5. No need to apologise. Clearly writing survey questions is an art: just like interpreting the results. The sample rate is quite low, so it's risky assuming that the answers given by 25 people are representative of the population at large. They may not even be representative of the RMweb population and there are clearly biases involved through using this platform because it's not a statistical representation of attendees at large - we're missing the opinions of families and the less obsessed railway nuts. Interpretation of how someone defines 'local' is therefore just part of the overall uncertainty in trying to draw conclusions. We're giving attendees three options - buy advance tickets, pay at the door (by card) and pay at the door (with cash). With no historic data, we don't know how many to expect in each category. How successful has our advertising and awareness campaign been? Will we break even? Will we deliver the footfall necessary for our traders to make enough money to cover their costs? As of last week, we hadn't sold that many advanced tickets. However, the other poll that I've run about when people purchase advance tickets indicates that a lot of these purchases are made quite close to the event. I can probably take our advanced ticket sales to date and assume that we'll more than double that by show opening. This poll seems to be saying that for every advance ticket we sell, we might get another 20 people expecting to pay at the door. Clearly if we can get 40 people through the door for every ticket sold more than 3 weeks in advance of a show, then it seems that I shouldn't really worry about us having not pre-sold many tickets.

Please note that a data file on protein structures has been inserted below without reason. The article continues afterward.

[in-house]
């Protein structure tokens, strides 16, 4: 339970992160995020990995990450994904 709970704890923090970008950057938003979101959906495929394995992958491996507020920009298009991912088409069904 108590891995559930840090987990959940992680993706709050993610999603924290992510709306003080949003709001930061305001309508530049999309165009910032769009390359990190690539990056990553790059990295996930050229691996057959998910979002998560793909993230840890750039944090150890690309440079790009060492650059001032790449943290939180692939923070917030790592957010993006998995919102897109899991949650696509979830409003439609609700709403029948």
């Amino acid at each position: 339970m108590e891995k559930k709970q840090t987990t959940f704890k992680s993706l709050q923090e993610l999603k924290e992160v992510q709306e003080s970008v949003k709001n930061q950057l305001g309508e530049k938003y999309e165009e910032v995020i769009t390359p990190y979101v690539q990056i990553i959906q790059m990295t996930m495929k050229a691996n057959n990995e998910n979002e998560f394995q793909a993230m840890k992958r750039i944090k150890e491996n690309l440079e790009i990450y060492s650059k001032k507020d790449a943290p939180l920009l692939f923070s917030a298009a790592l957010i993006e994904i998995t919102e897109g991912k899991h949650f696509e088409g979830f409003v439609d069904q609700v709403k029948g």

6. You might like to have a watch of the video in this first post, which shows why you need the operators permission (and why it costs money).
  7. You could always try this description by @legomanbiffo Yes, the recording will need to be arranged with the operator. You're going to have to get close to the real thing and then record and catalogue each sound. Specialist equipment - a Lokprogrammer if you're looking at ESU decoders. In essence, as I understand it, you're recording each of your sounds into a 'slot' or a particular address within the memory on the decoder and then coding the decoder such that when a particular function key is pressed, the audio file that has been saved at a particular location on the decoders memory is played.
  8. Another couple of press articles about this show. https://www.dunfermlinepress.com/news/24281386.fife-modellers-edinburgh-model-railway-exhibition/?ref=rss https://www.falkirkherald.co.uk/arts-and-culture/eastern-steel-and-iron-moves-east-4630335